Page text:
Friday, July 18, starts Highland Fest: Art and Music in the Village. Highland Fest this year includes live music, a beer tent, the juried art fair, a petting zoo, wiener dog races, the business fair, inflatable rides and games, the 5K road race, and an exciting array of food and beverage vendors. There are a lot more activities for everyone, including the First Annual All Ford Car and Truck Show, commemorating 86 years of the Twin Cities Ford Assembly Plant. The festival gets underway at 5:30 p.m. on Friday and goes through Sunday afternoon along Ford Parkway in the Highland Park neighborhood. This gathering is huge and a lot of fun.
It has been a couple of generations since the Rondo neighborhood was the center of Saint Paul’s largest African American community. In the 1960s, Interstate 94 geographically divided the community, took many of the homes, and displaced much of the population. Each summer, the festival gathers people from every neighborhood and every generation to remember the stories and celebrate today’s community. Rondo Days is an annual festival that, according to the sponsors, “celebrates the best and brightest of Minnesota’s African-American stories, achievements and culture. It reunites a dispersed people, welcomes new neighbors and encourages everyone to be mindful of the extent to which neighborhoods nourish our souls.” Over time, the festival has become a favorite for everyone in Saint Paul. The Frank Adams 5K run/walk starts at 8 a.m. A spectacular parade starts at 10 a.m. , beginning at St. Peter Claver Church on Central Avenue and Oxford through the Rondo neighborhood to the festival location at The Rondo Education Center’s Outdoor Field, 560 Concordia Avenue. Remember to catch the Storymobile. Bring the family, all the generations and stories of Rondo, old and new.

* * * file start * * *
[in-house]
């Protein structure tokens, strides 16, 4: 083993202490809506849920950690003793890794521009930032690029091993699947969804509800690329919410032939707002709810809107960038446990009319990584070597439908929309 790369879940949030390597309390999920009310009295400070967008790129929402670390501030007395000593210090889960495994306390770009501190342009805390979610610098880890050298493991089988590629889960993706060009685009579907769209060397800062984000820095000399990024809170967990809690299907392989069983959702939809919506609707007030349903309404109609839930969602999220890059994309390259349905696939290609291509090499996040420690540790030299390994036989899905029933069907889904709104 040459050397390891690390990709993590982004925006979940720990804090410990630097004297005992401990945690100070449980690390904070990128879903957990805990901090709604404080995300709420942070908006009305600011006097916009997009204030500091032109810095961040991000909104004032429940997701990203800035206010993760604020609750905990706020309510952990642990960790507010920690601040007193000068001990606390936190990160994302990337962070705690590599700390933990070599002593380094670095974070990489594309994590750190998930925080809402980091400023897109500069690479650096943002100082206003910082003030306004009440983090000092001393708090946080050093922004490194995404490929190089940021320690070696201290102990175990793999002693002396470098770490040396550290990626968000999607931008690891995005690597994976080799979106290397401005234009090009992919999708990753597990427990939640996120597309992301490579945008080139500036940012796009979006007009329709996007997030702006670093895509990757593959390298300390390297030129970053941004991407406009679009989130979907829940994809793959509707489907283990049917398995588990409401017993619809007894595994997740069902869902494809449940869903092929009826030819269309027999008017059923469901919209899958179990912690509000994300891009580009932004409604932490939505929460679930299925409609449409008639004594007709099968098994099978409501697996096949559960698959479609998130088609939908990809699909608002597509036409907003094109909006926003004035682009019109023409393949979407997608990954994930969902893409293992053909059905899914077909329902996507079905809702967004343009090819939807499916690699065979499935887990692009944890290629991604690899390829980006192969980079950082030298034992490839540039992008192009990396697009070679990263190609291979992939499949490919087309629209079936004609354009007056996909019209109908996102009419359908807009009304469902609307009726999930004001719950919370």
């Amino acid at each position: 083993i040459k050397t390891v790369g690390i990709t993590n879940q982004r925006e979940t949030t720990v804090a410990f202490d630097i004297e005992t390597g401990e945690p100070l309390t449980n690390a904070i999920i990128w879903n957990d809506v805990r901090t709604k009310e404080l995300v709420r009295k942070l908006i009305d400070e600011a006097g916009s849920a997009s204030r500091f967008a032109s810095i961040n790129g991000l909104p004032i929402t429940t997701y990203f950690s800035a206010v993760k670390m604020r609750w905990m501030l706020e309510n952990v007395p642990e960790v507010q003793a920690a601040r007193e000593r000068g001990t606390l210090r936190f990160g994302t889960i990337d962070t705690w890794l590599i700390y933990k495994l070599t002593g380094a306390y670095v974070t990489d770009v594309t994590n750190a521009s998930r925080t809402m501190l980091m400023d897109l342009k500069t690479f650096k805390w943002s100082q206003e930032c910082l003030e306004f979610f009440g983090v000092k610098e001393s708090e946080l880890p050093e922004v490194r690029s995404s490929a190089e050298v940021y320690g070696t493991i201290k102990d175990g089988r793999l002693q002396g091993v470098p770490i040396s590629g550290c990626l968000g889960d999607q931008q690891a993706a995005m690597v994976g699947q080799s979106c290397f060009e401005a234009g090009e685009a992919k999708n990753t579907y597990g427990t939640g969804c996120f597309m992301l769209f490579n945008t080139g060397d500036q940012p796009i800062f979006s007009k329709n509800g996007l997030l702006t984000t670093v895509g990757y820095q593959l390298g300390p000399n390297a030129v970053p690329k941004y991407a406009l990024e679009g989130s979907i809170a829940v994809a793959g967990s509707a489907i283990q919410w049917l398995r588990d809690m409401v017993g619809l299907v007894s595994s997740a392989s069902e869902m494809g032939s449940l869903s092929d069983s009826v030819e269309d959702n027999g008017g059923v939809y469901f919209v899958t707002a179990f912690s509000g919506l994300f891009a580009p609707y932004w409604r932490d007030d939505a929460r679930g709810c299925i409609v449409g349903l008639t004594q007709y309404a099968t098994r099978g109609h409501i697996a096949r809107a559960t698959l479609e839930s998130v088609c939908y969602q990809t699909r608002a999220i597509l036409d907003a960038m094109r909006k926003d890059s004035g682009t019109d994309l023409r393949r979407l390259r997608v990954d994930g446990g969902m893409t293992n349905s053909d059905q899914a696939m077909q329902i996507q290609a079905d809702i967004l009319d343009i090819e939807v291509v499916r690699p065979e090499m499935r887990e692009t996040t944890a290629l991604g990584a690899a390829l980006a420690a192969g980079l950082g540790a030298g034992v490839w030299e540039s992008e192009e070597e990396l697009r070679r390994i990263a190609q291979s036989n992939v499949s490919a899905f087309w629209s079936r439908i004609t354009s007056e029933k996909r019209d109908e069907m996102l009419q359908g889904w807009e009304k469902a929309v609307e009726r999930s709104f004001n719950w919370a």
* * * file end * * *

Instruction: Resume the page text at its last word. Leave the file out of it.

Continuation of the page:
Maybe you want to get outside but don’t want to be stuck in one place. There are a few chances to learn some interesting things and history about the city’s neighborhoods and people. The first is the Working the West End History Pub Crawl. On Wednesday, July 16, from 7 to 9 p.m., you will be in Saint Paul’s oldest neighborhood (at least temporarily) and revel in vibrant tales of the Yankees, Czechs, Germans, and Italians who gave life to the historic West End. Drinks are not included in the price of the tour, and you must be age 21 or older to attend, but you will get more than an eyeful as you drink in this piece of Saint Paul history. This is one of many of the History Center’s quite popular History Crawls. Get tickets here. As always, the bus leaves from the History Center, 345 Kellogg Boulevard West.